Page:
There is a very common expression that goes like ‘sharing is caring’, and this is exactly what Wrangler expects with its newest European campaign “Born Ready”, which has a strong focus on social media –especially on Facebook, where the brand’s fellas are apparently more active- and which aims at creating an active online community of users that exchange tips on adventure activities and also buy some apparel along the way. For Wrangler, such an integrated campaign where all channels –advertising, PR-action and the like- come together and a harmonized brand’s identity is communicated to various markets in the same way is something new. However, the campaign launch and store opening in Berlin last week, in Alte Schönhauser 32a, appear to be isolated news. Except for two stores that were recently opened in Saint Petersburg and Moscow, there isn’t any plan conceived for the retail business development –at least, one that’s being communicated to the press-, but only the goodwill to further assemble it. “Yes, we want to invest in retail and we have a plan. But at the same time I want to make sure that our retail format and product offer works,” explained us international brand president Rino Castiglione at the event. The retail format that Castiglione is talking about is the new store identity that Wrangler presents in Berlin: it says bye to the Americana-factory look with untreated wooden planks to embrace a cleaner and more minimalistic design concept that focuses the product. “This is a test; we’re working to finalize exactly the final concept,” continues Castiglione. Profitability of the new store will also influence the expansion of this concept to other retail locations.

The new store identity and the Born Ready campaign should help the brand to engage a slightly younger consumer than Wrangler’s fan base –men and women from 30-years onwards. “We want to engage a new modern fashion-minded consumer. “Neither the fashion victim nor the trendsetter, but somebody that wants to wear a bit classier,” in words of Castiglione.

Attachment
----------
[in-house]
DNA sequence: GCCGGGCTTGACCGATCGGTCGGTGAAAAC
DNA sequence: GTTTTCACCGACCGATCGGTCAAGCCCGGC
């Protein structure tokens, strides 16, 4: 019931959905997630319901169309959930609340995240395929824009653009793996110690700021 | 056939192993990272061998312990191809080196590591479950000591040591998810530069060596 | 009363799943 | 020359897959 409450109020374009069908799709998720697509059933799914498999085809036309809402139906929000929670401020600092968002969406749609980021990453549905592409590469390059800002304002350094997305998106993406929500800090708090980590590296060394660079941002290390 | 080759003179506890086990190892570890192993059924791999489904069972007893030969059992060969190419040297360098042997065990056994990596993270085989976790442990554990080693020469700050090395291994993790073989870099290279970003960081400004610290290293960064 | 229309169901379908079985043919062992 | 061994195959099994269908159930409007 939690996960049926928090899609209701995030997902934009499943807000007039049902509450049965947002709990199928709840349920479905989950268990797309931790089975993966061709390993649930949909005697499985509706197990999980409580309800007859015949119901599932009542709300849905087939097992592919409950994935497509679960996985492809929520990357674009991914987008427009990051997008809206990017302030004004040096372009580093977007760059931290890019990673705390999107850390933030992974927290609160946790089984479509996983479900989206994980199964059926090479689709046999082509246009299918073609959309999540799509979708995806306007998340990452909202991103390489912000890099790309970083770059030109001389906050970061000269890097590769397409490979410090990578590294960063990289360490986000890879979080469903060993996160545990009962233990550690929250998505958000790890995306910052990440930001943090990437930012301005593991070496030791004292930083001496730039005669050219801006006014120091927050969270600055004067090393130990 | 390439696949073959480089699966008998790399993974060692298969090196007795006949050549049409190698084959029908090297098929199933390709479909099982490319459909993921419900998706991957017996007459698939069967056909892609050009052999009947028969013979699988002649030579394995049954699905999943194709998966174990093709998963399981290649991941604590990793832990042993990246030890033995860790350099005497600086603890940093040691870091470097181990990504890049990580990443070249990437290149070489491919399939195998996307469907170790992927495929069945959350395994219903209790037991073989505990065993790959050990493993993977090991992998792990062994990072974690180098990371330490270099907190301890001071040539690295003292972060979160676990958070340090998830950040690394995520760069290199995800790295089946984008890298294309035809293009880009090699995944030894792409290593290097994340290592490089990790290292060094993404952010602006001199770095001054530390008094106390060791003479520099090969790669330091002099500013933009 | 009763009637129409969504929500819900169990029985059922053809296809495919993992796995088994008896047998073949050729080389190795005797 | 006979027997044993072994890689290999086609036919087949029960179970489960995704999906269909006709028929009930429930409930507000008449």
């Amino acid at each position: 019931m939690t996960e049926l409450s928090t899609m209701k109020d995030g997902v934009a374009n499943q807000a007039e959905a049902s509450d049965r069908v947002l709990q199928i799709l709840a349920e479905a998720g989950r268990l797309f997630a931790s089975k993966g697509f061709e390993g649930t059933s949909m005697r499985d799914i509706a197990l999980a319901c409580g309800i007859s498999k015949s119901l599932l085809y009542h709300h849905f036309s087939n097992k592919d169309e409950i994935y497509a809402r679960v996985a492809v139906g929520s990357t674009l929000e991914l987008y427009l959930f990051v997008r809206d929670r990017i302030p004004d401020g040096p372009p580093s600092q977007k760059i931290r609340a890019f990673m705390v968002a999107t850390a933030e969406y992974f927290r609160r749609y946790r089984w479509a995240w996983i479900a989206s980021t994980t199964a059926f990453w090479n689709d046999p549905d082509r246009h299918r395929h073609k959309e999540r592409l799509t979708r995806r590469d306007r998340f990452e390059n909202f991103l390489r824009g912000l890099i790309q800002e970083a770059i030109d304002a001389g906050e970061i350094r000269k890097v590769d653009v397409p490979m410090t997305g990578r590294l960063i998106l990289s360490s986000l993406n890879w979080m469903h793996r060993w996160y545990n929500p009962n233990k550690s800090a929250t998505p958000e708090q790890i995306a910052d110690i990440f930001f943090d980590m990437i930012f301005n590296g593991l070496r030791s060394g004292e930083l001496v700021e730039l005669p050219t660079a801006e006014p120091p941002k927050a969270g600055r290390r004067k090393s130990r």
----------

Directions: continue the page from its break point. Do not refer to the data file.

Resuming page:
Womenswear, which accounts for 20% of Wrangler’s business in Europe, has been difficult to manage, with unsuccessful launches like the Denim Spa range in 2013, which were moisturizing jeans enriched with aloe vera and were taken off the market last fall/winter season. "We made some mistakes in the past," said Castiglione in this regard. According to Ilaria Pasquinelli, senior consumer marketing manager EMEA, the brand’s online shop has demonstrated the team that women are actually interested in the same products as male consumers: the Wrangler jeans with water-repellant fibers –Rain Ready- and the Cold Ready range that keeps you warm in cold temperatures. So now there’s only one common strategy for both genders in contrast to the past. Pasquinelli also expects the business for women to grow, especially in own retail: “When we have the possibility to showcase our products like here (Berlin flagship), it’s much bigger (the rate of female sales) than what it is in wholesale,” she explains.

In terms of design, the denim brand belonging to VF Corporation is playing it safe –the water-repellant and warm-keeper innovations and the message behind them of blending fashion and function have been already implemented in older collections. In spite of Wrangler’s decreasing revenues in Europe, as highlighted at VF’s report for the second quarter of 2015, Castiglione is optimistic that the market situation will change in 2016.